A-Z of British Culture: Literature

JK Rowling arriving for the World Premiere of 'Harry Potter & the Deathly Hallows pt2', Trafalgar Square, London. 07/07/2011 Picture by: James McCauley / Featureflash
JK Rowling arriving for the World Premiere of 'Harry Potter & the Deathly Hallows pt2', Trafalgar Square, London. 07/07/2011 Picture by: James McCauley / Featureflash

A whistle-stop tour of Britain’s rich literary heritage starts with Geoffrey Chaucer (c.1343–1400), whose Middle English Canterbury Tales is a collection of fables told by pilgrims en route from London to the shrine of St Thomas of Becket. Next is Stratford-upon-Avon’s most grandiloquent son, William Shakespeare (c.1564–1616), Britain’s greatest playwright, whose works are still widely studied and performed. The 17th and 18th centuries were notable for the work of the Metaphysical poets, including John Donne (1572–1631) and George Herbert (1593–1633), and the epic poem Paradise Lost by John Milton (1608–74). In the 18th century, the Scottish poet Robert Burns wrote Auld Lang Syne, traditionally sung as the clock strikes midnight to bring in the New Year, while in England, Daniel Defoe published Robinson Crusoe, often regarded as the first English novel.


The great Victorian novelists

In the 19th century, poets such as William Wordsworth (1770–1850) and his Lake District contemporaries (the Lakeland Poets) wrote some of the finest lyrical works of the Romantic movement. But the 1800s are perhaps best known as the century of the novel. Bath’s Jane Austen (1775–1817), famed for her caustic wit, wrote on society and its outdated class and gender structures in novels such as Pride and Prejudice, while Haworth’s Brontë sisters, Charlotte (1816–55), Emily (1818–48) and Anne (1820–49), considered romantic torment, the struggle of the individual, fate, and society, class and women in poetic, imaginative works of which the most acclaimed are Jane Eyre (Charlotte) and Wuthering Heights (Emily). Also writing at this time was Charles Dickens (1812–70), whose books (often set in London) are full of detailed descriptions, providing a panorama of Victorian England. Another 19th-century literary behemoth to have vividly evoked a sense of place is Thomas Hardy (1840–1928). Fate, the industrial revolution, the decline of the peasantry, and class and gender struggles are themes that dominate his output. On a lighter note, the Scot Sir Arthur Conan Doyle (1859–1930) was popularising crime fiction, with his astute detective Sherlock Holmes.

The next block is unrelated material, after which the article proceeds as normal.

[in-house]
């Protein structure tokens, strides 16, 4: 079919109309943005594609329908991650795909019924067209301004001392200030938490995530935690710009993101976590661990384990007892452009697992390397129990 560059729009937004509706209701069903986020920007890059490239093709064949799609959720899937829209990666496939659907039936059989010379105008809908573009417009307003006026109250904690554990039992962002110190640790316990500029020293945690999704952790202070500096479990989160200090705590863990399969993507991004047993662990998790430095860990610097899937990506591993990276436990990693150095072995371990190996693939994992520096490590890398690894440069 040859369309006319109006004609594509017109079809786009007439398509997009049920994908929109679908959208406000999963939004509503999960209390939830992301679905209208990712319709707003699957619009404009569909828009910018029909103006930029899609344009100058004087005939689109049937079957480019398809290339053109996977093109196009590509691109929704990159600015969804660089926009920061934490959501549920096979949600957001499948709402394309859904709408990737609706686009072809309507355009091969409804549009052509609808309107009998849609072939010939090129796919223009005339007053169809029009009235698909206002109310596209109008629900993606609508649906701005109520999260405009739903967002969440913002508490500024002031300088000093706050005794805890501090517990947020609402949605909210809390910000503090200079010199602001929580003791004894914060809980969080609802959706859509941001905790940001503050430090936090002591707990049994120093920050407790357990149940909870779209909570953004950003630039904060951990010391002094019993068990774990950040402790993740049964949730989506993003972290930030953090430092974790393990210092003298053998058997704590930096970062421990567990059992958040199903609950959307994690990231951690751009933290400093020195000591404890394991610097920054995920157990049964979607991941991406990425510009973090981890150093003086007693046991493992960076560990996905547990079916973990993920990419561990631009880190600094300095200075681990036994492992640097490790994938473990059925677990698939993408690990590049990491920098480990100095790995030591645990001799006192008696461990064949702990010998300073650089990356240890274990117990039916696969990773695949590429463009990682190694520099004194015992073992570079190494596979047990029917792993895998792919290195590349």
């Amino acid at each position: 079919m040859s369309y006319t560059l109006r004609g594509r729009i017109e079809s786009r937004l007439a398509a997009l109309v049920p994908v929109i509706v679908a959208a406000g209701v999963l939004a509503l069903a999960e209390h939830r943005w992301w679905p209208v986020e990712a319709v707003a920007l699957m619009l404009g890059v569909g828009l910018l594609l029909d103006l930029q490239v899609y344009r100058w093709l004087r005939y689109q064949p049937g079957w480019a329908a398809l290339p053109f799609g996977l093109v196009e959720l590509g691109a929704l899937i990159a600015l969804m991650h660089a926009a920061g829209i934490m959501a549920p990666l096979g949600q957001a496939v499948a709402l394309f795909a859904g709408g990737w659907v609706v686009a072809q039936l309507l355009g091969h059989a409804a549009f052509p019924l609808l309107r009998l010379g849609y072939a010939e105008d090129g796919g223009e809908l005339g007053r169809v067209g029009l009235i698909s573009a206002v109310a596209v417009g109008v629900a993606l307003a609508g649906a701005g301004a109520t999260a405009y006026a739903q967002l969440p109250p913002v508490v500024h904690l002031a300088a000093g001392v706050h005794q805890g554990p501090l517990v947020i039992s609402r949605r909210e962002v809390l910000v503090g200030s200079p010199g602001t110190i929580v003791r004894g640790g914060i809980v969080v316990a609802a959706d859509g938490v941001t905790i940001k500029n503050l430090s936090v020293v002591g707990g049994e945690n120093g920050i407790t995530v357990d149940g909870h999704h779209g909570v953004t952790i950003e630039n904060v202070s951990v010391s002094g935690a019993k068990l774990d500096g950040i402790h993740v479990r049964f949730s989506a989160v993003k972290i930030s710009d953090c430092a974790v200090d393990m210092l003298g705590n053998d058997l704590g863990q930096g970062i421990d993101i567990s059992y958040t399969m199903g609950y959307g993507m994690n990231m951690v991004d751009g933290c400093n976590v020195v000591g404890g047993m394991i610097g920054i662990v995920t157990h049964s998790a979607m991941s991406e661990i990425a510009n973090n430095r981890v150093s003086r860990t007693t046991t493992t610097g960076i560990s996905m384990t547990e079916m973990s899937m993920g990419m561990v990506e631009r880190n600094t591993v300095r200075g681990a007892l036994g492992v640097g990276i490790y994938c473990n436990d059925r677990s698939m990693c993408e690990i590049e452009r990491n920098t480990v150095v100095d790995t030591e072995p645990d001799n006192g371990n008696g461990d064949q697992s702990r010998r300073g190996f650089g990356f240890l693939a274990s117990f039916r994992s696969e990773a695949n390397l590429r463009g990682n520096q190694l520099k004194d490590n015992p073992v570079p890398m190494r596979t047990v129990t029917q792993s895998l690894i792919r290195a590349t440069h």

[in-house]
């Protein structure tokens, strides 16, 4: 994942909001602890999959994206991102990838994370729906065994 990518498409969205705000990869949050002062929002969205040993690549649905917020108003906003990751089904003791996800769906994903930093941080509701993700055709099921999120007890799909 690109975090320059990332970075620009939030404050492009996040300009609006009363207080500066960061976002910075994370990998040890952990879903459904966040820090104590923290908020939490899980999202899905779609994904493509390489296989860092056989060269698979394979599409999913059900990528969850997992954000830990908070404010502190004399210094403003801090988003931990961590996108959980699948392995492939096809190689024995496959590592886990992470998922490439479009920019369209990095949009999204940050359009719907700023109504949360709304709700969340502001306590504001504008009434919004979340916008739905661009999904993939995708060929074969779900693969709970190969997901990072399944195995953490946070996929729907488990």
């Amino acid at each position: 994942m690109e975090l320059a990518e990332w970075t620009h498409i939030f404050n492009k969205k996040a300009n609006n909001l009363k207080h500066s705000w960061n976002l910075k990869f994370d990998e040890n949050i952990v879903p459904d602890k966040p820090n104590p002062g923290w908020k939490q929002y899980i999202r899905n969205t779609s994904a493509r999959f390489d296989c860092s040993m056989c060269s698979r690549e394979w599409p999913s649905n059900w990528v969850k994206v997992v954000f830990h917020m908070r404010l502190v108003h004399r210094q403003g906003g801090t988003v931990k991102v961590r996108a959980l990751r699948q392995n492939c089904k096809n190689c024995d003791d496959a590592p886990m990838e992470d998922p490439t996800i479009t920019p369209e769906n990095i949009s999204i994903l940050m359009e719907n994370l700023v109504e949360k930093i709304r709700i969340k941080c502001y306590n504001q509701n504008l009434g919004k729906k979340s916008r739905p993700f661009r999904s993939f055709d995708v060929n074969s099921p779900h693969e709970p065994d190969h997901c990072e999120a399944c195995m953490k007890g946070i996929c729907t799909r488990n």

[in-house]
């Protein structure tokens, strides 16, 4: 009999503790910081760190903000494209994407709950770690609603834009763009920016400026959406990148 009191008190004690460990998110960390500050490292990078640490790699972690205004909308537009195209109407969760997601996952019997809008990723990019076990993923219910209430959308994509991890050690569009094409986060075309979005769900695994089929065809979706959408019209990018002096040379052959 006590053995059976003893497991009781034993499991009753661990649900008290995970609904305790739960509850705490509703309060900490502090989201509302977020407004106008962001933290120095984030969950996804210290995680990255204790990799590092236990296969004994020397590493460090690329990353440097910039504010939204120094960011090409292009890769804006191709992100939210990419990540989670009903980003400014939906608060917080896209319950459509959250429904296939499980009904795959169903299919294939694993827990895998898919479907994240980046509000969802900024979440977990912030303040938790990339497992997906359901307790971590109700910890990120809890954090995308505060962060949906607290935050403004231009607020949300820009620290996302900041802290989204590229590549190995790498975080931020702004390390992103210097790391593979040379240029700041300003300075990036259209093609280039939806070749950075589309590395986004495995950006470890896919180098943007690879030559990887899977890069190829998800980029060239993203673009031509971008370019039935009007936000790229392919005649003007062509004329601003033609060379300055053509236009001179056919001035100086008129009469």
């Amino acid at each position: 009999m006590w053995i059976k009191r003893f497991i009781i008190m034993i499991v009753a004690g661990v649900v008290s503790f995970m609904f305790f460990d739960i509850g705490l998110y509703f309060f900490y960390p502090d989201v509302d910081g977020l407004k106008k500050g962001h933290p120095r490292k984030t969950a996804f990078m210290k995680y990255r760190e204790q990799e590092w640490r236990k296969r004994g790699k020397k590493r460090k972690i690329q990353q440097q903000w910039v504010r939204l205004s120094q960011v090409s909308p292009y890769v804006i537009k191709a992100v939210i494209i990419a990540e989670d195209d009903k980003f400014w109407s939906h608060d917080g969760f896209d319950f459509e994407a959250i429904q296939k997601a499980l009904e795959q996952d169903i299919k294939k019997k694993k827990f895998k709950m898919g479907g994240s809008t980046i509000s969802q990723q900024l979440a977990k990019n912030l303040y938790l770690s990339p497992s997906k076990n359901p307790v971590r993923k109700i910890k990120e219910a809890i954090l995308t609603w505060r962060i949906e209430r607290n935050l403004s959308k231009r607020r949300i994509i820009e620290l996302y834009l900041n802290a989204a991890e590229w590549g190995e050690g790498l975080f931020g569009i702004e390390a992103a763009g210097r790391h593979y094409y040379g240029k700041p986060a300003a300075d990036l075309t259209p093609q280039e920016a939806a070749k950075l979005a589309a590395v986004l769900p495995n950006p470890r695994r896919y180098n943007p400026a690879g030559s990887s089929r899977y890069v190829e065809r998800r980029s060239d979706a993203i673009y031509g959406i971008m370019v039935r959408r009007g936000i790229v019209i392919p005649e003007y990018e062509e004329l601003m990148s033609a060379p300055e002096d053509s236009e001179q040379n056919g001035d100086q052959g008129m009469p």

Into the 20th century

In the 20th century, writers included the intellectuals of the Bloomsbury Group (Virginia Woolfe, 1882–1941, and Lytton Strachey, 1880–1932, among others) and the World War I poets Wilfred Owen (1893–1918) and Siegfried Sassoon (1886–1967). In the interwar period, the literary scene was hit by the scandal caused by the publication of the sexually controversial Lady Chatterley’s Lover (1928) by D.H. Lawrence (1885–1930). Other notable novels of this time include E.M. Forster’s (1879–1970) 1924 novel A Passage to India, which deals with the demise of colonial rule. Equally topical were 1945’s Brideshead Revisited by Evelyn Waugh (1903–66), on social disintegration, and the dystopian novel Nineteen Eighty-Four (1949), in which George Orwell (1903–50) considers the future of society.


Modern writers

Speeding through the rest of the century, seminal works include the novels of Graham Greene (1904–91) and the poetry of the American-born, English-based T.S. Eliot (1888–1965), and the works of the stylistically accomplished Anglo-American W.H. Auden (1907–73) and the Welshman Dylan Thomas (1914–53). Martin Amis (b.1949), Ian McEwan (b.1948) and the Indian-British novelist Salman Rushdie (b.1947) are key literary figures from the later part of the century, while in the 21st century, the novels of Zadie Smith (b.1975), Monica Ali (b.1967) and Andrea Levy reflect Britain’s growing multiculturalism. Mention should be made, too, of J.K. Rowling, who on the back of the success of her Harry Potter novels is now the one of the richest women in Britain. Annual literary festivals such as the Hay-on-Wye Festival, held in the Welsh/English border town in late spring, and the Cheltenham Literature Festival, held in Gloucestershire in autumn, offer the opportunity to hear contemporary authors talk about their work.